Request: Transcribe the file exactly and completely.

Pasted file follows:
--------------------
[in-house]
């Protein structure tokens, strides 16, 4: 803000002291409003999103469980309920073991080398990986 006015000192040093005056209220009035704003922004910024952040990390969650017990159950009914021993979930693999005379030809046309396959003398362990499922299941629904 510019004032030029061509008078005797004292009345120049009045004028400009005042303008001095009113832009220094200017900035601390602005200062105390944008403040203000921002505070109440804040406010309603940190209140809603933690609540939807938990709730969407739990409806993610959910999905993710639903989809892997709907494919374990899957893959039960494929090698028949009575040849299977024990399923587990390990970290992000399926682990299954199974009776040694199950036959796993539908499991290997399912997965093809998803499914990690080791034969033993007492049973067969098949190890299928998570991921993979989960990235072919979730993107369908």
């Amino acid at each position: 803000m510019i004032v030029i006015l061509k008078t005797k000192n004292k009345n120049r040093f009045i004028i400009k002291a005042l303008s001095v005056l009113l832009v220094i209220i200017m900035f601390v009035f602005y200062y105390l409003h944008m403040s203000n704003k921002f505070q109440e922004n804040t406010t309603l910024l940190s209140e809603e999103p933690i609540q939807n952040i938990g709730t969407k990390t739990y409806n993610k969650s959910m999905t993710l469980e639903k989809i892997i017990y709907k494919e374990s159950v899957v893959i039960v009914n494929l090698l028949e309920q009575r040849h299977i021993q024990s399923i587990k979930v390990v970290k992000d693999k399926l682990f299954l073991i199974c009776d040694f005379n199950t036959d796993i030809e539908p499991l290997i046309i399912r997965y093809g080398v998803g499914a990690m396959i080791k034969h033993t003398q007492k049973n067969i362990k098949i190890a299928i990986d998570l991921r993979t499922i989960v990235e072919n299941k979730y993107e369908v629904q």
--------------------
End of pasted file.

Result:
[in-house]
């Protein structure tokens, strides 16, 4: 803000002291409003999103469980309920073991080398990986 006015000192040093005056209220009035704003922004910024952040990390969650017990159950009914021993979930693999005379030809046309396959003398362990499922299941629904 510019004032030029061509008078005797004292009345120049009045004028400009005042303008001095009113832009220094200017900035601390602005200062105390944008403040203000921002505070109440804040406010309603940190209140809603933690609540939807938990709730969407739990409806993610959910999905993710639903989809892997709907494919374990899957893959039960494929090698028949009575040849299977024990399923587990390990970290992000399926682990299954199974009776040694199950036959796993539908499991290997399912997965093809998803499914990690080791034969033993007492049973067969098949190890299928998570991921993979989960990235072919979730993107369908």
């Amino acid at each position: 803000m510019i004032v030029i006015l061509k008078t005797k000192n004292k009345n120049r040093f009045i004028i400009k002291a005042l303008s001095v005056l009113l832009v220094i209220i200017m900035f601390v009035f602005y200062y105390l409003h944008m403040s203000n704003k921002f505070q109440e922004n804040t406010t309603l910024l940190s209140e809603e999103p933690i609540q939807n952040i938990g709730t969407k990390t739990y409806n993610k969650s959910m999905t993710l469980e639903k989809i892997i017990y709907k494919e374990s159950v899957v893959i039960v009914n494929l090698l028949e309920q009575r040849h299977i021993q024990s399923i587990k979930v390990v970290k992000d693999k399926l682990f299954l073991i199974c009776d040694f005379n199950t036959d796993i030809e539908p499991l290997i046309i399912r997965y093809g080398v998803g499914a990690m396959i080791k034969h033993t003398q007492k049973n067969i362990k098949i190890a299928i990986d998570l991921r993979t499922i989960v990235e072919n299941k979730y993107e369908v629904q």